• The kiosk clients, which are implemented at the collection kiosks, include a web browser (not shown), web pages [0026] 811, a server interface 812, and a client database 813. The web pages define the user interface for the collection kiosks. The description of these web pages (e.g., HTML documents) along with additional content (e.g., .gif files) may be stored in a certain directory of the file system. A user of the collection kiosk uses the browser to browse the various web pages. The server interface is responsible for accessing the central medical information system to retrieve updated content and registered user updates. In one embodiment, the server interface acts as an FTP client to retrieve updated content and user updates from the central medical information system. The server interface may periodically (e.g., daily) established an FTP connection to retrieve the updated content and user information. The server interface stores the updated content in the web page directory to overwrite or augment existing web page content or updates a registered user table to reflect the updated user information. The client database thus contains the identification of each of the users of the central medical information system along with the medical information collected at that collection kiosk.
  • The central medical information system includes a medical information server [0027] 830 (e.g., Lifeclinic.com) and a kiosk server 840. The medical information server provides web pages through which users can view their medical information stored at the central medical information system. The medical information server includes a server engine 831, web pages 832, and medical information database 833. The server engine receives and responds to HTTP requests. The web pages define the user interface that is provided to the user computers. The medical information database contains the identification of the users and the collected medical data for each user. The kiosk server controls the distribution of content and update of registered user to the kiosk clients. The kiosk server includes a client interface 841, a create web page component 842, an update medical information database 843, a server database 844, and a web page database 845. The client interface includes a component to move content and user udpates to be distributed to kiosk clients through various FTP directories and an FTP server to provide the updated content and user udpates when requested by the FTP clients of the kiosk clients. The create web page component allows an administrator to specify the content of the various web pages and to specify which content should be distributed to which kiosk clients. The web page database contains the description of web pages and their content. The server database contains access information (e.g., URLs) for the kiosk clients. The update medical information database contains the medical information collected via the collection kiosks and awaiting to be stored in the medical information database of the medical information server.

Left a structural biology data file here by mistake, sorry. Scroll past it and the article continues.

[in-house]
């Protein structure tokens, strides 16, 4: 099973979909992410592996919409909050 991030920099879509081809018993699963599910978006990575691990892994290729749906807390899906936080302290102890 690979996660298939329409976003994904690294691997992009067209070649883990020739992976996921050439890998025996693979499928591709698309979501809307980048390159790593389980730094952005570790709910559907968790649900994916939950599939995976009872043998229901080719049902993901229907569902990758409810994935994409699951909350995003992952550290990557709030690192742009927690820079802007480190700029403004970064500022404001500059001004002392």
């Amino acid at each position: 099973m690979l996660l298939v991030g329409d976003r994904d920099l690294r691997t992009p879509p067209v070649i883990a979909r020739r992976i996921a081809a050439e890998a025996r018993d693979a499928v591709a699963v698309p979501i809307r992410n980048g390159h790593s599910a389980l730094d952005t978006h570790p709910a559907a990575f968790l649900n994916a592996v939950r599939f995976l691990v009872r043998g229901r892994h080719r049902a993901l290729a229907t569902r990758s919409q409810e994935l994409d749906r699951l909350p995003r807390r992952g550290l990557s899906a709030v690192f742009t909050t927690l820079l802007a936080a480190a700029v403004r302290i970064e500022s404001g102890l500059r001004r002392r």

• FIG. 9 is a block diagram illustrating data structures of the medical information database. The database includes a user table [0028] 901, a user data table 902, and a user update table 903. The medical information server stores an entry in the user table for each registered Lifeclinic.com user. The user table may contain a user identifier and password. This information can be used to verify whether a user who is logging on to Lifeclinic.com is registered. The user data table contains the medical information and other information (e.g., address) for each registered user. Whenever the medical information server updates the user table, it adds an entry into the user update table that reflects the update made to the user table. For example, when a new registered user is added to the user table, the medical information server adds an entry into the user update table that indicates the user identifier and password of the new user and that indicates an add action.
  • FIG. 10 is a flow diagram of a routine of the kiosk server that prepares the update files for transmission to the collection kiosk. This routine retrieves the records from the user update table of the medical information server and creates an update file. The routine then copies that update file to the FTP directory for each collection kiosk. In blocks [0029] 1001-1003, the routine loops adding each update record to the update file. In block 1001, the routine selects the next update record from the user update table. In decision block 1002, if all the update records have already been selected, then the routine continues at block 1004, else the routine continues at block 1003. In block 1003, the routine adds the selected record to the update file and loops to block 1001 to select the next update record. In blocks 1004-1006, the routine loops copying the update file to the FTP directories for the collection kiosks. In block 1004, the routine selects the next collection kiosk. In decision block 1005, if all the collection kiosks have already been selected, then the routine completes, else the routine continues at block 1006. In block 1006, the routine copies the update file to the FTP directory for the selected collection kiosk and then loops to block 1004 to select the next collection kiosk.